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Tesla Will Cut Over 10% Of Its Global Workforce

In a significant move reflecting the challenges faced by Tesla, the electric car manufacturer is slashing over 10% of its global workforce amidst a backdrop of falling sales. Led by billionaire entrepreneur Elon Musk, Tesla finds itself grappling with subdued demand for electric vehicles (EVs) and engaged in a fierce price war with its Chinese competitors.

Musk addressed the situation directly with Tesla staff, acknowledging the necessity of the workforce reduction. He emphasized that while the decision to cut jobs is a difficult one, it is essential for Tesla to streamline operations and maintain its innovative edge in the highly competitive EV market.

With an estimated workforce of around 140,000 employees worldwide, the job cuts could potentially impact as many as 14,000 individuals, with implications reaching into the company’s operations in the United Kingdom. Recent reports suggest that Tesla employs approximately 1,000 workers in Britain, indicating that hundreds of roles in the region could be affected by the layoffs.

This development comes at a turbulent time for Tesla, marked by a decline in car sales for the first time in four years. In the first quarter of the year, Tesla delivered 386,810 vehicles, representing a significant decrease compared to previous quarters. While this figure allowed Tesla to regain its status as the world’s leading seller of electric cars, it still marked a decline of over 20% from the previous quarter and around 9% compared to the same period in 2023.

The decline in sales comes amid intensifying competition from Chinese automakers, with companies like BYD posing a formidable challenge to Tesla’s dominance in the EV market. BYD, in particular, surpassed Tesla’s sales figures in the final quarter of 2023, signaling a shifting landscape in the global automotive industry.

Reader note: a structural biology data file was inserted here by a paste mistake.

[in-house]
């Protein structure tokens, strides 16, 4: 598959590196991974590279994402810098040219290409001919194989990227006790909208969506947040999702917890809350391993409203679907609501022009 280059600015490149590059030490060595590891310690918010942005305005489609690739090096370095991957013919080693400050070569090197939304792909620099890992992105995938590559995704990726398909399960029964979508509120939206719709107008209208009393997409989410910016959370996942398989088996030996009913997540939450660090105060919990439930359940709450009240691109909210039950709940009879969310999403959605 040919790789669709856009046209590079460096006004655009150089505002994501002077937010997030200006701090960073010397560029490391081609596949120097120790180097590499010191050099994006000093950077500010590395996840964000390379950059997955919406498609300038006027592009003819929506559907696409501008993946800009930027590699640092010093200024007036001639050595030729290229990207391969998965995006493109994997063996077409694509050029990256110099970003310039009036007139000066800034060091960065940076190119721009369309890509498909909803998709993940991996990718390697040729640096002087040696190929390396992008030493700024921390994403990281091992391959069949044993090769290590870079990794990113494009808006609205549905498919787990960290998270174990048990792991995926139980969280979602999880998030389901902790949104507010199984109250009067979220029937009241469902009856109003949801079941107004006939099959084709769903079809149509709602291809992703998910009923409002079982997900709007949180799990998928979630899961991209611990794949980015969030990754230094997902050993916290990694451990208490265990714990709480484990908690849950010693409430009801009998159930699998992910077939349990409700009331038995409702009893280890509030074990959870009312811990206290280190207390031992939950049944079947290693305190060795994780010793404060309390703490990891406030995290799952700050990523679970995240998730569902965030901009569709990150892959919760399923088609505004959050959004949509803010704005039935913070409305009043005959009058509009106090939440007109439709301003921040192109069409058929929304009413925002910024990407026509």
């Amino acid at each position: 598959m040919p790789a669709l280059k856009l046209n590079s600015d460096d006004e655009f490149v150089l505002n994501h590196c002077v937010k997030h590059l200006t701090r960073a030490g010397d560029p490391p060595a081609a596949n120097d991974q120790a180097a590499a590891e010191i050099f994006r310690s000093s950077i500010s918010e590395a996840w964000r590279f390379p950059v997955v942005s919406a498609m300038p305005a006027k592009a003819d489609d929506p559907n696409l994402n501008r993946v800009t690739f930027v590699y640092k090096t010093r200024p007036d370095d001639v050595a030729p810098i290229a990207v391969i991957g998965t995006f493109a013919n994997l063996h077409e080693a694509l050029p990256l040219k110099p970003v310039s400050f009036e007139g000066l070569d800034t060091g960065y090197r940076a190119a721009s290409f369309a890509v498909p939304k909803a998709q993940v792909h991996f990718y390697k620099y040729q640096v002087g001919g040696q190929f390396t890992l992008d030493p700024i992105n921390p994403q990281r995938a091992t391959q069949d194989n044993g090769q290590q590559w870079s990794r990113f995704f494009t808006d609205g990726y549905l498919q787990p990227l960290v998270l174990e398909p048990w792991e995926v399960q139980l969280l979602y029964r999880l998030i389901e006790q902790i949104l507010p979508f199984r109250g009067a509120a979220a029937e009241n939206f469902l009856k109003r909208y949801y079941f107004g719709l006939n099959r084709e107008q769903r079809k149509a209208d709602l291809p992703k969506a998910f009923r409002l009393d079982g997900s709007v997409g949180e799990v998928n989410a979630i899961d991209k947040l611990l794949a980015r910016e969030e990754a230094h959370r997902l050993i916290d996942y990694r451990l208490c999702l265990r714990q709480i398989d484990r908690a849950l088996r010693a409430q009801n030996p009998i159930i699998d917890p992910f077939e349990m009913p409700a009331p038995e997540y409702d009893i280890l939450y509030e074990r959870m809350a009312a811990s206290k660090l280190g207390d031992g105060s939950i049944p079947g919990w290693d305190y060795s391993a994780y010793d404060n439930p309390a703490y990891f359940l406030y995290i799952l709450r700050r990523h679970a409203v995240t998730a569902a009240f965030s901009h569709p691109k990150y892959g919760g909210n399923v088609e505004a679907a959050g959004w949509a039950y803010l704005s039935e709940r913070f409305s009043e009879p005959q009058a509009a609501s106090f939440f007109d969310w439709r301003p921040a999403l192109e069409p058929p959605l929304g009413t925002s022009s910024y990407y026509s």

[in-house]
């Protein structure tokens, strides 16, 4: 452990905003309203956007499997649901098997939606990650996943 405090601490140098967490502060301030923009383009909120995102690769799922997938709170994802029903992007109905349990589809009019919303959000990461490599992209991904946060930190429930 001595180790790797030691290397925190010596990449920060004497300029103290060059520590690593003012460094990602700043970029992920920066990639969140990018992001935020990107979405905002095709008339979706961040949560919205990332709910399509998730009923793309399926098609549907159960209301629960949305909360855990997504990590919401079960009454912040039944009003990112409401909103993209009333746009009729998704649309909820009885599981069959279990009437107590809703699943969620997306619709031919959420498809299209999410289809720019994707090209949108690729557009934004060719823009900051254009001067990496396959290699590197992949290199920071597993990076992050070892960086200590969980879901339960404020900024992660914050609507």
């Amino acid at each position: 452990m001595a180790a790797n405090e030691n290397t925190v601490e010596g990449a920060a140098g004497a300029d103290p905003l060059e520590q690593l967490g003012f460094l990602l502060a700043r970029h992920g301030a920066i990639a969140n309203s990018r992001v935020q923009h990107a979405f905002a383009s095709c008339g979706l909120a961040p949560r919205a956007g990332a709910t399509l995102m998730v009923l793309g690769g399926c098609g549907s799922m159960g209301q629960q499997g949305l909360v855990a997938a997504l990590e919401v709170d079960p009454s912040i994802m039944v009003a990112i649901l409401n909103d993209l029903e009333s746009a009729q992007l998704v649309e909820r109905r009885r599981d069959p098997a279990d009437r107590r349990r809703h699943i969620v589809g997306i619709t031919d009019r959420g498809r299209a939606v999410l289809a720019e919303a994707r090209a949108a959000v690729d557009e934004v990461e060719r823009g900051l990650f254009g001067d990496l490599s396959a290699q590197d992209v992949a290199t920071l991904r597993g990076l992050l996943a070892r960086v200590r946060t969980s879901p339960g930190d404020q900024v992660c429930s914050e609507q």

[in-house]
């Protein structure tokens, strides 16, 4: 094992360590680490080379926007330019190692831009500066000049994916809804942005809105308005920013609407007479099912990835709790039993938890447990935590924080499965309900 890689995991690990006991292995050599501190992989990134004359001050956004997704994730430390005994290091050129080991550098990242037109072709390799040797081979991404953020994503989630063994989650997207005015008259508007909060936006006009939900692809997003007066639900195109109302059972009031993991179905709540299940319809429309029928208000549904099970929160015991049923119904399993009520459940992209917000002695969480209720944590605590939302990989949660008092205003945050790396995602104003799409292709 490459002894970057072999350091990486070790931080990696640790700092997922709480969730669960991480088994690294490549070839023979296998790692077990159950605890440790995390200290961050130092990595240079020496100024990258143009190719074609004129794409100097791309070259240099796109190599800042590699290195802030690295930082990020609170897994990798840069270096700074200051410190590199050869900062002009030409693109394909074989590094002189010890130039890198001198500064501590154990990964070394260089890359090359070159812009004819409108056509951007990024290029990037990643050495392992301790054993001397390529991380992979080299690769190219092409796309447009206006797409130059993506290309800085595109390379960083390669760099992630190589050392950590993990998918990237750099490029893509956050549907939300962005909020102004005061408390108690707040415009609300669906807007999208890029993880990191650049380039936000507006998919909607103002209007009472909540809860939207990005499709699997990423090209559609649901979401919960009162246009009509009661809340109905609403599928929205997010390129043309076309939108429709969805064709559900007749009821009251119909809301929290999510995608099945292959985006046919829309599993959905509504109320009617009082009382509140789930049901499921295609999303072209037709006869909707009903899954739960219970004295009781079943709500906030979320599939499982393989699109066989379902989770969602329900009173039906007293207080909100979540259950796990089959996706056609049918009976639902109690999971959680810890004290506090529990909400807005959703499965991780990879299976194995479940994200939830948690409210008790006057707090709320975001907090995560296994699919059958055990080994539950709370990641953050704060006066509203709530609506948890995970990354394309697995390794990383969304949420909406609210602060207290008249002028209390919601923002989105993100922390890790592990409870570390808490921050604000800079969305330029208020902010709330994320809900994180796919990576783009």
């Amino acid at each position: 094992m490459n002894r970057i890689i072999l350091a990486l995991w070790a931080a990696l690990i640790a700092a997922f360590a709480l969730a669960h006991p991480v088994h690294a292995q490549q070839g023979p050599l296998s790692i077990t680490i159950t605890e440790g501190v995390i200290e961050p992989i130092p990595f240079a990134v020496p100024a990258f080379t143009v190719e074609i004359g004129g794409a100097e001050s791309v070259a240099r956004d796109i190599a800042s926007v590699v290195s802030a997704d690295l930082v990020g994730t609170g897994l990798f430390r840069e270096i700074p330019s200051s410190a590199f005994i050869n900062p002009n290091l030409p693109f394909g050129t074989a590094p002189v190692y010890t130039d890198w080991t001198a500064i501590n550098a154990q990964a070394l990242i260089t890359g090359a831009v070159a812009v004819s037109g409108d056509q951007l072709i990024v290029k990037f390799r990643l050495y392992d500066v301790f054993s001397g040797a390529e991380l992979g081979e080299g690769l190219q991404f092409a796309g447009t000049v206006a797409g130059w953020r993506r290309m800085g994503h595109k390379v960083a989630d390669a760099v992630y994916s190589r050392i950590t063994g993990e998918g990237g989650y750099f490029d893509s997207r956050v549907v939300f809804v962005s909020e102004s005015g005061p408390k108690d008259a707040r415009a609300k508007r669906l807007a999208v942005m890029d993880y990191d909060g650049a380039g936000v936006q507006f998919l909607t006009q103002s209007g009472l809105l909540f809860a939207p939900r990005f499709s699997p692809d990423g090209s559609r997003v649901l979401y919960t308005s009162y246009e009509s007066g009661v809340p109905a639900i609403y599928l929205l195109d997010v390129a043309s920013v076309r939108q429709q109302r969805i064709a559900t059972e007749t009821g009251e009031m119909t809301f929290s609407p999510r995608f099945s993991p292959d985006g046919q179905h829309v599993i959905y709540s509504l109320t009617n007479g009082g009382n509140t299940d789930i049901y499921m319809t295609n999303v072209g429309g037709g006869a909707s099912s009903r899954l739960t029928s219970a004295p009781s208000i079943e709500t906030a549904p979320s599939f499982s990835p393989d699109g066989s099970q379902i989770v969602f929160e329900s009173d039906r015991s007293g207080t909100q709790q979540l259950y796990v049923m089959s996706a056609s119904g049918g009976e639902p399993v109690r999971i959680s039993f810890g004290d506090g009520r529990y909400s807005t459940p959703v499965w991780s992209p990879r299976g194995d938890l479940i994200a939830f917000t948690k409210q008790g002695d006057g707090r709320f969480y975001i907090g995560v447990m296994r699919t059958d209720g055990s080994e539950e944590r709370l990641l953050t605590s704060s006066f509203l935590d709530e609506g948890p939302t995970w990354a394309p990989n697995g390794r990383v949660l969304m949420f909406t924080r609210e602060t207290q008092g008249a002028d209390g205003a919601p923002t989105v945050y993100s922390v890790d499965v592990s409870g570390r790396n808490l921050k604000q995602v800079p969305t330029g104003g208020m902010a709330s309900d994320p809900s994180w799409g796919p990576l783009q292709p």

For Tesla, the slowdown in sales represents a notable departure from years of rapid growth that propelled the company to become the most valuable carmaker in the world. Elon Musk had previously cautioned about the increasing threat posed by Chinese car manufacturers and warned investors of lower growth prospects for 2024 compared to the previous year.

The company has also faced logistical challenges affecting its production rates, citing disruptions caused by the Red Sea conflict and an arson attack at its Berlin factory. These factors have contributed to slowing production and added strain to Tesla’s operations as it navigates through a period of transition and uncertainty.

As Tesla prepares to report its quarterly earnings, the workforce reduction underscores the company’s efforts to streamline operations and refocus its priorities in the face of evolving market dynamics. The move mirrors similar initiatives undertaken by other industry players, such as BP, which has implemented workforce reductions and strategic realignments to address challenges in its electric vehicle charging business amidst shifting market trends and investor skepticism.